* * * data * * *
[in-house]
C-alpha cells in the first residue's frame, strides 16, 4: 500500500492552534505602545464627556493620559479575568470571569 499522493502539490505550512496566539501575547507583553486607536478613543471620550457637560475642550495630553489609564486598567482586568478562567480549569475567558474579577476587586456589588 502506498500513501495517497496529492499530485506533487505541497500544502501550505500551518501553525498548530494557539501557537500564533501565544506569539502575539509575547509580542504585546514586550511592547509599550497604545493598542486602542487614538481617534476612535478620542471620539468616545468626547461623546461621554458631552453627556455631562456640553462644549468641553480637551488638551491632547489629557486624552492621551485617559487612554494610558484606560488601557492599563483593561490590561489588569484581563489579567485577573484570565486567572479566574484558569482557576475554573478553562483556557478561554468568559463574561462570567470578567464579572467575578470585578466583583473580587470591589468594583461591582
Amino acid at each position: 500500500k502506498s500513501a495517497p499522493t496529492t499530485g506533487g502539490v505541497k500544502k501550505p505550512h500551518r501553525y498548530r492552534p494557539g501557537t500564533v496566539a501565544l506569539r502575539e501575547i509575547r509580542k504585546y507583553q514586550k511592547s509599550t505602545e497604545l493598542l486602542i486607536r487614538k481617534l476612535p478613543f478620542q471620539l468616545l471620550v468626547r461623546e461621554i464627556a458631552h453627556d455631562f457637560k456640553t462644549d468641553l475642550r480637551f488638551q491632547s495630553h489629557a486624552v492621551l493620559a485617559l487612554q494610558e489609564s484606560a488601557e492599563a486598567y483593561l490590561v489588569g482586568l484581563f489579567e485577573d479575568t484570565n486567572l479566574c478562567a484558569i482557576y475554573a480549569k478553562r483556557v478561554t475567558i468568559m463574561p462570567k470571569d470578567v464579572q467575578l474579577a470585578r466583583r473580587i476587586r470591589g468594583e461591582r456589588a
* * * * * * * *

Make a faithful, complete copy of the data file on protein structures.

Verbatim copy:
[in-house]
C-alpha cells in the first residue's frame, strides 16, 4: 500500500492552534505602545464627556493620559479575568470571569 499522493502539490505550512496566539501575547507583553486607536478613543471620550457637560475642550495630553489609564486598567482586568478562567480549569475567558474579577476587586456589588 502506498500513501495517497496529492499530485506533487505541497500544502501550505500551518501553525498548530494557539501557537500564533501565544506569539502575539509575547509580542504585546514586550511592547509599550497604545493598542486602542487614538481617534476612535478620542471620539468616545468626547461623546461621554458631552453627556455631562456640553462644549468641553480637551488638551491632547489629557486624552492621551485617559487612554494610558484606560488601557492599563483593561490590561489588569484581563489579567485577573484570565486567572479566574484558569482557576475554573478553562483556557478561554468568559463574561462570567470578567464579572467575578470585578466583583473580587470591589468594583461591582
Amino acid at each position: 500500500k502506498s500513501a495517497p499522493t496529492t499530485g506533487g502539490v505541497k500544502k501550505p505550512h500551518r501553525y498548530r492552534p494557539g501557537t500564533v496566539a501565544l506569539r502575539e501575547i509575547r509580542k504585546y507583553q514586550k511592547s509599550t505602545e497604545l493598542l486602542i486607536r487614538k481617534l476612535p478613543f478620542q471620539l468616545l471620550v468626547r461623546e461621554i464627556a458631552h453627556d455631562f457637560k456640553t462644549d468641553l475642550r480637551f488638551q491632547s495630553h489629557a486624552v492621551l493620559a485617559l487612554q494610558e489609564s484606560a488601557e492599563a486598567y483593561l490590561v489588569g482586568l484581563f489579567e485577573d479575568t484570565n486567572l479566574c478562567a484558569i482557576y475554573a480549569k478553562r483556557v478561554t475567558i468568559m463574561p462570567k470571569d470578567v464579572q467575578l474579577a470585578r466583583r473580587i476587586r470591589g468594583e461591582r456589588a